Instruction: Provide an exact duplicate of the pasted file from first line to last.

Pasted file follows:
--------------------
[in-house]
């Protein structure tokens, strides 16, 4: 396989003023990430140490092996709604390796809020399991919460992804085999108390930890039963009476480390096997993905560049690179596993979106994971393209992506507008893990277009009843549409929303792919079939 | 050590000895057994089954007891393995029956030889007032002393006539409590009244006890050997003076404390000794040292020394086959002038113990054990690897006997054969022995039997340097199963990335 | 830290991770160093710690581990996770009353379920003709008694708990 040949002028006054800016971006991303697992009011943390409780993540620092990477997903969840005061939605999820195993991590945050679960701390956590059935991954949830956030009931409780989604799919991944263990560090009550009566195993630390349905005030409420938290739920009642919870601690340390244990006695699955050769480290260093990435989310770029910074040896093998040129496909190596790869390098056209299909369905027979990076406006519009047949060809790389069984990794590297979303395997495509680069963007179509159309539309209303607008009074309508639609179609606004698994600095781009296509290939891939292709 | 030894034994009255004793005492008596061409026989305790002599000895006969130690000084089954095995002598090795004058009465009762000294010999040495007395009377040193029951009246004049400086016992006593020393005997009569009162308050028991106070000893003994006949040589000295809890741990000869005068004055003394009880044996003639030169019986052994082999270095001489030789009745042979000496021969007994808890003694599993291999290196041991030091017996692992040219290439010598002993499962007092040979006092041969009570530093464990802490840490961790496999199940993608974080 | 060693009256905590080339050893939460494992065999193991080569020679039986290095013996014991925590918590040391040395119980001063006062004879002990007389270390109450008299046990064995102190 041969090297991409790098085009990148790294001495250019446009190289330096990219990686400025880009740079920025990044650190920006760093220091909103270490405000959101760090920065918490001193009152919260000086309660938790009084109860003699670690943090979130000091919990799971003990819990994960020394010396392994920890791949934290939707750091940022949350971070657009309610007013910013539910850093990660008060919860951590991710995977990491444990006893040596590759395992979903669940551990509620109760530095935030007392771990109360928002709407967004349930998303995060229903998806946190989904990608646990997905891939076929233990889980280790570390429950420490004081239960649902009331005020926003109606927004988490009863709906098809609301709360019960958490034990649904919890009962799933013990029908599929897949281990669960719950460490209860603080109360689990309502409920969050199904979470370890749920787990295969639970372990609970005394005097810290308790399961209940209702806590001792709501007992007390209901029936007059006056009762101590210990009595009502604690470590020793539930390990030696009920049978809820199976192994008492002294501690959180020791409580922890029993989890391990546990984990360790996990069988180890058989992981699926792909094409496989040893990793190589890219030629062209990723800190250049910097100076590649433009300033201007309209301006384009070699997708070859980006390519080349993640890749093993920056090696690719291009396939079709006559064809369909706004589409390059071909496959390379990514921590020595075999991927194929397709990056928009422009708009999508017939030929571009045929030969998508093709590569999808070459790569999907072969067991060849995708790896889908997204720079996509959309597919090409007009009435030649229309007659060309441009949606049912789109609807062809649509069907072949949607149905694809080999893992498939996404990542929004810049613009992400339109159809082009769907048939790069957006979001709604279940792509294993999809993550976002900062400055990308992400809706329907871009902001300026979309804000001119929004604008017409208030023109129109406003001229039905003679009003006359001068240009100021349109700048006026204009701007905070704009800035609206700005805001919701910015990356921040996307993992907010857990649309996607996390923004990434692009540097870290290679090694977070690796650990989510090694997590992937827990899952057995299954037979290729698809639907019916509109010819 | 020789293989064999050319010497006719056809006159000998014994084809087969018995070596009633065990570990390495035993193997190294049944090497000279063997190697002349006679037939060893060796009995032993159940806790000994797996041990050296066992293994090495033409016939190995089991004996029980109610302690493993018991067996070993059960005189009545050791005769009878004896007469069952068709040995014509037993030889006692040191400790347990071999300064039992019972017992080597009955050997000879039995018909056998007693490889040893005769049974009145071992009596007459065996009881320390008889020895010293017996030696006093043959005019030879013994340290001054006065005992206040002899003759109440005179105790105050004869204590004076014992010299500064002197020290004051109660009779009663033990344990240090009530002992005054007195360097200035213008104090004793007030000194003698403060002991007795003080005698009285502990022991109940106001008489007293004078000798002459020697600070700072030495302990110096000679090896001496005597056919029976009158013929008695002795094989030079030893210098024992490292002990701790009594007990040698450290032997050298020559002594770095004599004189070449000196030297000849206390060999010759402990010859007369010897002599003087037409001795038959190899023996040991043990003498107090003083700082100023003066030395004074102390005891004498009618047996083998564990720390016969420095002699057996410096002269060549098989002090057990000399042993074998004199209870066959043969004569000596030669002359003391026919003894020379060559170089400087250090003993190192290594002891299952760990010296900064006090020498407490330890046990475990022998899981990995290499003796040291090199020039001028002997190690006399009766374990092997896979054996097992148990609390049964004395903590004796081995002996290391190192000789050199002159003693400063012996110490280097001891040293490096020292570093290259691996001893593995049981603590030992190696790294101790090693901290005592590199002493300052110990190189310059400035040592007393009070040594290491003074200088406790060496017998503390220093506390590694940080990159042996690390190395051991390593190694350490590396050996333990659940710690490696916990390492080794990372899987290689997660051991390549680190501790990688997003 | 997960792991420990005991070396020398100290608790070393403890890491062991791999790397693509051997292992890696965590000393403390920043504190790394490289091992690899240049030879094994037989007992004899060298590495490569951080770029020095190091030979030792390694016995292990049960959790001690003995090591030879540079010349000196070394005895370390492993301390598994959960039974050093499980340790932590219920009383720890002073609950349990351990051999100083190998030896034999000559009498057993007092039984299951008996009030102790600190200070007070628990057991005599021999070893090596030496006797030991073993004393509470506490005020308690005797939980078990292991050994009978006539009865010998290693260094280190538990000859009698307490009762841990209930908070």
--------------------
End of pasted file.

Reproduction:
[in-house]
């Protein structure tokens, strides 16, 4: 396989003023990430140490092996709604390796809020399991919460992804085999108390930890039963009476480390096997993905560049690179596993979106994971393209992506507008893990277009009843549409929303792919079939 | 050590000895057994089954007891393995029956030889007032002393006539409590009244006890050997003076404390000794040292020394086959002038113990054990690897006997054969022995039997340097199963990335 | 830290991770160093710690581990996770009353379920003709008694708990 040949002028006054800016971006991303697992009011943390409780993540620092990477997903969840005061939605999820195993991590945050679960701390956590059935991954949830956030009931409780989604799919991944263990560090009550009566195993630390349905005030409420938290739920009642919870601690340390244990006695699955050769480290260093990435989310770029910074040896093998040129496909190596790869390098056209299909369905027979990076406006519009047949060809790389069984990794590297979303395997495509680069963007179509159309539309209303607008009074309508639609179609606004698994600095781009296509290939891939292709 | 030894034994009255004793005492008596061409026989305790002599000895006969130690000084089954095995002598090795004058009465009762000294010999040495007395009377040193029951009246004049400086016992006593020393005997009569009162308050028991106070000893003994006949040589000295809890741990000869005068004055003394009880044996003639030169019986052994082999270095001489030789009745042979000496021969007994808890003694599993291999290196041991030091017996692992040219290439010598002993499962007092040979006092041969009570530093464990802490840490961790496999199940993608974080 | 060693009256905590080339050893939460494992065999193991080569020679039986290095013996014991925590918590040391040395119980001063006062004879002990007389270390109450008299046990064995102190 041969090297991409790098085009990148790294001495250019446009190289330096990219990686400025880009740079920025990044650190920006760093220091909103270490405000959101760090920065918490001193009152919260000086309660938790009084109860003699670690943090979130000091919990799971003990819990994960020394010396392994920890791949934290939707750091940022949350971070657009309610007013910013539910850093990660008060919860951590991710995977990491444990006893040596590759395992979903669940551990509620109760530095935030007392771990109360928002709407967004349930998303995060229903998806946190989904990608646990997905891939076929233990889980280790570390429950420490004081239960649902009331005020926003109606927004988490009863709906098809609301709360019960958490034990649904919890009962799933013990029908599929897949281990669960719950460490209860603080109360689990309502409920969050199904979470370890749920787990295969639970372990609970005394005097810290308790399961209940209702806590001792709501007992007390209901029936007059006056009762101590210990009595009502604690470590020793539930390990030696009920049978809820199976192994008492002294501690959180020791409580922890029993989890391990546990984990360790996990069988180890058989992981699926792909094409496989040893990793190589890219030629062209990723800190250049910097100076590649433009300033201007309209301006384009070699997708070859980006390519080349993640890749093993920056090696690719291009396939079709006559064809369909706004589409390059071909496959390379990514921590020595075999991927194929397709990056928009422009708009999508017939030929571009045929030969998508093709590569999808070459790569999907072969067991060849995708790896889908997204720079996509959309597919090409007009009435030649229309007659060309441009949606049912789109609807062809649509069907072949949607149905694809080999893992498939996404990542929004810049613009992400339109159809082009769907048939790069957006979001709604279940792509294993999809993550976002900062400055990308992400809706329907871009902001300026979309804000001119929004604008017409208030023109129109406003001229039905003679009003006359001068240009100021349109700048006026204009701007905070704009800035609206700005805001919701910015990356921040996307993992907010857990649309996607996390923004990434692009540097870290290679090694977070690796650990989510090694997590992937827990899952057995299954037979290729698809639907019916509109010819 | 020789293989064999050319010497006719056809006159000998014994084809087969018995070596009633065990570990390495035993193997190294049944090497000279063997190697002349006679037939060893060796009995032993159940806790000994797996041990050296066992293994090495033409016939190995089991004996029980109610302690493993018991067996070993059960005189009545050791005769009878004896007469069952068709040995014509037993030889006692040191400790347990071999300064039992019972017992080597009955050997000879039995018909056998007693490889040893005769049974009145071992009596007459065996009881320390008889020895010293017996030696006093043959005019030879013994340290001054006065005992206040002899003759109440005179105790105050004869204590004076014992010299500064002197020290004051109660009779009663033990344990240090009530002992005054007195360097200035213008104090004793007030000194003698403060002991007795003080005698009285502990022991109940106001008489007293004078000798002459020697600070700072030495302990110096000679090896001496005597056919029976009158013929008695002795094989030079030893210098024992490292002990701790009594007990040698450290032997050298020559002594770095004599004189070449000196030297000849206390060999010759402990010859007369010897002599003087037409001795038959190899023996040991043990003498107090003083700082100023003066030395004074102390005891004498009618047996083998564990720390016969420095002699057996410096002269060549098989002090057990000399042993074998004199209870066959043969004569000596030669002359003391026919003894020379060559170089400087250090003993190192290594002891299952760990010296900064006090020498407490330890046990475990022998899981990995290499003796040291090199020039001028002997190690006399009766374990092997896979054996097992148990609390049964004395903590004796081995002996290391190192000789050199002159003693400063012996110490280097001891040293490096020292570093290259691996001893593995049981603590030992190696790294101790090693901290005592590199002493300052110990190189310059400035040592007393009070040594290491003074200088406790060496017998503390220093506390590694940080990159042996690390190395051991390593190694350490590396050996333990659940710690490696916990390492080794990372899987290689997660051991390549680190501790990688997003 | 997960792991420990005991070396020398100290608790070393403890890491062991791999790397693509051997292992890696965590000393403390920043504190790394490289091992690899240049030879094994037989007992004899060298590495490569951080770029020095190091030979030792390694016995292990049960959790001690003995090591030879540079010349000196070394005895370390492993301390598994959960039974050093499980340790932590219920009383720890002073609950349990351990051999100083190998030896034999000559009498057993007092039984299951008996009030102790600190200070007070628990057991005599021999070893090596030496006797030991073993004393509470506490005020308690005797939980078990292991050994009978006539009865010998290693260094280190538990000859009698307490009762841990209930908070």